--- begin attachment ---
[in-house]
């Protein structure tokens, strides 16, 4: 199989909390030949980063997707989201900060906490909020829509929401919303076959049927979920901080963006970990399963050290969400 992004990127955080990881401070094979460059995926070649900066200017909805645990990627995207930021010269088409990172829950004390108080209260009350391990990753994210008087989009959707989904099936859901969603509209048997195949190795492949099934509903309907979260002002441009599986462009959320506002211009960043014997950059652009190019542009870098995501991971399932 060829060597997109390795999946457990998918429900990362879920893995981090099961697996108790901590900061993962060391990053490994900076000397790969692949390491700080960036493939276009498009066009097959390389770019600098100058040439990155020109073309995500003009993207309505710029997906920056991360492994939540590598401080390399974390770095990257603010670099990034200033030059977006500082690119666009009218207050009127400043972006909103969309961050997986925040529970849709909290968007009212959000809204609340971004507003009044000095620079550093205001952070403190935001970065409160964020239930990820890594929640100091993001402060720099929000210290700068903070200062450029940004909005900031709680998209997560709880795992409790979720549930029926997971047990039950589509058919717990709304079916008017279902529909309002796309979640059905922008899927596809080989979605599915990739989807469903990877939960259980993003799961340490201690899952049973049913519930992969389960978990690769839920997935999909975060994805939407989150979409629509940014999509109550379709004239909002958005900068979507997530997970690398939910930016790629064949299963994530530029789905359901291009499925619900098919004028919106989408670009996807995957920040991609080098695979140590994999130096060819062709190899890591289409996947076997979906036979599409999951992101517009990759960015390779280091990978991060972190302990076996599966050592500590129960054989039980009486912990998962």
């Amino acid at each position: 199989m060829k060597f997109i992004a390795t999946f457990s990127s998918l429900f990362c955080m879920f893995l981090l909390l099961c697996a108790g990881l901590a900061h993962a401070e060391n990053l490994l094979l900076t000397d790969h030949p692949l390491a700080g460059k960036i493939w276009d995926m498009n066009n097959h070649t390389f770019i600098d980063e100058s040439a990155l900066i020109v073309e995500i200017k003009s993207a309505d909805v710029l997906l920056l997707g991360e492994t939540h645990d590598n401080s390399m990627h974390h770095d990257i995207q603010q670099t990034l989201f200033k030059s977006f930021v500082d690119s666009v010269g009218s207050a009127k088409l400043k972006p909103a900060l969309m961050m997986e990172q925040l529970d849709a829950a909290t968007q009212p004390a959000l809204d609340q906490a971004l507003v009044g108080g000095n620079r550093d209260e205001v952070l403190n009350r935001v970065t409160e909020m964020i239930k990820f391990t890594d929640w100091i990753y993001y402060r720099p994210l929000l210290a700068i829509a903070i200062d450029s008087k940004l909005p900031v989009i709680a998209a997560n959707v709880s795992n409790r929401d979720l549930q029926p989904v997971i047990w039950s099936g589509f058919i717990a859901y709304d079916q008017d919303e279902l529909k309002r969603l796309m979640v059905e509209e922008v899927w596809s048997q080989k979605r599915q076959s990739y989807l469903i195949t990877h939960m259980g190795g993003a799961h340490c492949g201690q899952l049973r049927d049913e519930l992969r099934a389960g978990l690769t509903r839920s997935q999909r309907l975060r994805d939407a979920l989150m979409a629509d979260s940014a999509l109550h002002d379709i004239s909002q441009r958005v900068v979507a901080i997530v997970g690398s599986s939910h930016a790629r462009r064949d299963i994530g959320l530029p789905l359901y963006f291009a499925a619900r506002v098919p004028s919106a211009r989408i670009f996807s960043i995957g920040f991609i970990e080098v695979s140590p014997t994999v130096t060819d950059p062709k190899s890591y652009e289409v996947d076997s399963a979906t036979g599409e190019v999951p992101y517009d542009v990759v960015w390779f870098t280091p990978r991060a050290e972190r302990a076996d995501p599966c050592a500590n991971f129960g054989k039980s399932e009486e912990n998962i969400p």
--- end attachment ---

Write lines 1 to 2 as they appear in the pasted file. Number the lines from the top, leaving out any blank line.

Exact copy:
[in-house]
């Protein structure tokens, strides 16, 4: 199989909390030949980063997707989201900060906490909020829509929401919303076959049927979920901080963006970990399963050290969400 992004990127955080990881401070094979460059995926070649900066200017909805645990990627995207930021010269088409990172829950004390108080209260009350391990990753994210008087989009959707989904099936859901969603509209048997195949190795492949099934509903309907979260002002441009599986462009959320506002211009960043014997950059652009190019542009870098995501991971399932 060829060597997109390795999946457990998918429900990362879920893995981090099961697996108790901590900061993962060391990053490994900076000397790969692949390491700080960036493939276009498009066009097959390389770019600098100058040439990155020109073309995500003009993207309505710029997906920056991360492994939540590598401080390399974390770095990257603010670099990034200033030059977006500082690119666009009218207050009127400043972006909103969309961050997986925040529970849709909290968007009212959000809204609340971004507003009044000095620079550093205001952070403190935001970065409160964020239930990820890594929640100091993001402060720099929000210290700068903070200062450029940004909005900031709680998209997560709880795992409790979720549930029926997971047990039950589509058919717990709304079916008017279902529909309002796309979640059905922008899927596809080989979605599915990739989807469903990877939960259980993003799961340490201690899952049973049913519930992969389960978990690769839920997935999909975060994805939407989150979409629509940014999509109550379709004239909002958005900068979507997530997970690398939910930016790629064949299963994530530029789905359901291009499925619900098919004028919106989408670009996807995957920040991609080098695979140590994999130096060819062709190899890591289409996947076997979906036979599409999951992101517009990759960015390779280091990978991060972190302990076996599966050592500590129960054989039980009486912990998962």